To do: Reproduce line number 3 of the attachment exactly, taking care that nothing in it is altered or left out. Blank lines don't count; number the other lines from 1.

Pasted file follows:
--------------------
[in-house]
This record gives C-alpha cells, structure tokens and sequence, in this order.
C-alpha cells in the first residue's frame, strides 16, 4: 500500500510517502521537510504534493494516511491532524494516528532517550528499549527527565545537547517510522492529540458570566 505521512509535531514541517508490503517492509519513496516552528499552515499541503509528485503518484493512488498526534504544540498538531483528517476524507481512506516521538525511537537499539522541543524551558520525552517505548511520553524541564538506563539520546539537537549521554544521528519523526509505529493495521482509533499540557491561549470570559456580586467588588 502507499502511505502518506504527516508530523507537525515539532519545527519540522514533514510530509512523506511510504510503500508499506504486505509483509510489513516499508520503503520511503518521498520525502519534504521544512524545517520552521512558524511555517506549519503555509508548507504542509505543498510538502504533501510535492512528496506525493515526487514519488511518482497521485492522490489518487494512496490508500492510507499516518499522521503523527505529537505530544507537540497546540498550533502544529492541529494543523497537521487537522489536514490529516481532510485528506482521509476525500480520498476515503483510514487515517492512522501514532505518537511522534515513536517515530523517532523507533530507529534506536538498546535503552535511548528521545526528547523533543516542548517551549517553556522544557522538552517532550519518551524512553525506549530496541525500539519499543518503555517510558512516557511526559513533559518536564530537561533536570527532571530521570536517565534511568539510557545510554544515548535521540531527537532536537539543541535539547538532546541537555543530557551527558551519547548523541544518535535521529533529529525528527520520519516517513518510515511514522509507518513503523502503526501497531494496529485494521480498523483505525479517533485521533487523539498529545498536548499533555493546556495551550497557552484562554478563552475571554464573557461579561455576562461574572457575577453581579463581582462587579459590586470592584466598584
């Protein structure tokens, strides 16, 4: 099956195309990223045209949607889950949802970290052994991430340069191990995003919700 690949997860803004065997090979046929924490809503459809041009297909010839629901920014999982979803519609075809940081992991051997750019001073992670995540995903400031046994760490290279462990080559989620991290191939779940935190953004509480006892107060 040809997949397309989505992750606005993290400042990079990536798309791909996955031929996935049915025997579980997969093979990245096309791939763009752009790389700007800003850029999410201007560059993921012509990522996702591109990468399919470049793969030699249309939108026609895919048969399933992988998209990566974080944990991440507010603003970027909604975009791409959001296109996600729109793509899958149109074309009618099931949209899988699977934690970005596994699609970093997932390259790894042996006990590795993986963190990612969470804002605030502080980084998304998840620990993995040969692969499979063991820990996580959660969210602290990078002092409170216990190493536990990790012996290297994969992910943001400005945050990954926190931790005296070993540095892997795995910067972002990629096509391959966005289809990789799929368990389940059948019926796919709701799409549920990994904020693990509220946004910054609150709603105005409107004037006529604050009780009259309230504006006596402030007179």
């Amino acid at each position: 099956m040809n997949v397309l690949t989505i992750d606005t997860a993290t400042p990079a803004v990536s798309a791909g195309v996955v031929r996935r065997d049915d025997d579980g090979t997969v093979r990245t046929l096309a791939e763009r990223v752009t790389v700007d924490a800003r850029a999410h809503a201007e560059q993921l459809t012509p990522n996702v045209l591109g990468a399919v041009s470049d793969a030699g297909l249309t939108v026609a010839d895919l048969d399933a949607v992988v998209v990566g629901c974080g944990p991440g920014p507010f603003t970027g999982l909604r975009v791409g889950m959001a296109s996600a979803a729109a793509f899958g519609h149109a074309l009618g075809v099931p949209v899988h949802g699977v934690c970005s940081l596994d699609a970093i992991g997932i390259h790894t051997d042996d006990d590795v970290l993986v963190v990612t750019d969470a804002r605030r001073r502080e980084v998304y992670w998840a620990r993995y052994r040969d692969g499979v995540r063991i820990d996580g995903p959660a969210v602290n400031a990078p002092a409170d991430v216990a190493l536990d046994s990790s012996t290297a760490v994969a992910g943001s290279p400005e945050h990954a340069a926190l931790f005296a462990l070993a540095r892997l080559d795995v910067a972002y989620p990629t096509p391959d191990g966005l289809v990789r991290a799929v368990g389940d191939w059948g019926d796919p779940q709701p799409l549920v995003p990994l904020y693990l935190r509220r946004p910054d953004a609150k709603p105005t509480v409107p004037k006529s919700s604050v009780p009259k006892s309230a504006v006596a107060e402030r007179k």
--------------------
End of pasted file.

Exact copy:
C-alpha cells in the first residue's frame, strides 16, 4: 500500500510517502521537510504534493494516511491532524494516528532517550528499549527527565545537547517510522492529540458570566 505521512509535531514541517508490503517492509519513496516552528499552515499541503509528485503518484493512488498526534504544540498538531483528517476524507481512506516521538525511537537499539522541543524551558520525552517505548511520553524541564538506563539520546539537537549521554544521528519523526509505529493495521482509533499540557491561549470570559456580586467588588 502507499502511505502518506504527516508530523507537525515539532519545527519540522514533514510530509512523506511510504510503500508499506504486505509483509510489513516499508520503503520511503518521498520525502519534504521544512524545517520552521512558524511555517506549519503555509508548507504542509505543498510538502504533501510535492512528496506525493515526487514519488511518482497521485492522490489518487494512496490508500492510507499516518499522521503523527505529537505530544507537540497546540498550533502544529492541529494543523497537521487537522489536514490529516481532510485528506482521509476525500480520498476515503483510514487515517492512522501514532505518537511522534515513536517515530523517532523507533530507529534506536538498546535503552535511548528521545526528547523533543516542548517551549517553556522544557522538552517532550519518551524512553525506549530496541525500539519499543518503555517510558512516557511526559513533559518536564530537561533536570527532571530521570536517565534511568539510557545510554544515548535521540531527537532536537539543541535539547538532546541537555543530557551527558551519547548523541544518535535521529533529529525528527520520519516517513518510515511514522509507518513503523502503526501497531494496529485494521480498523483505525479517533485521533487523539498529545498536548499533555493546556495551550497557552484562554478563552475571554464573557461579561455576562461574572457575577453581579463581582462587579459590586470592584466598584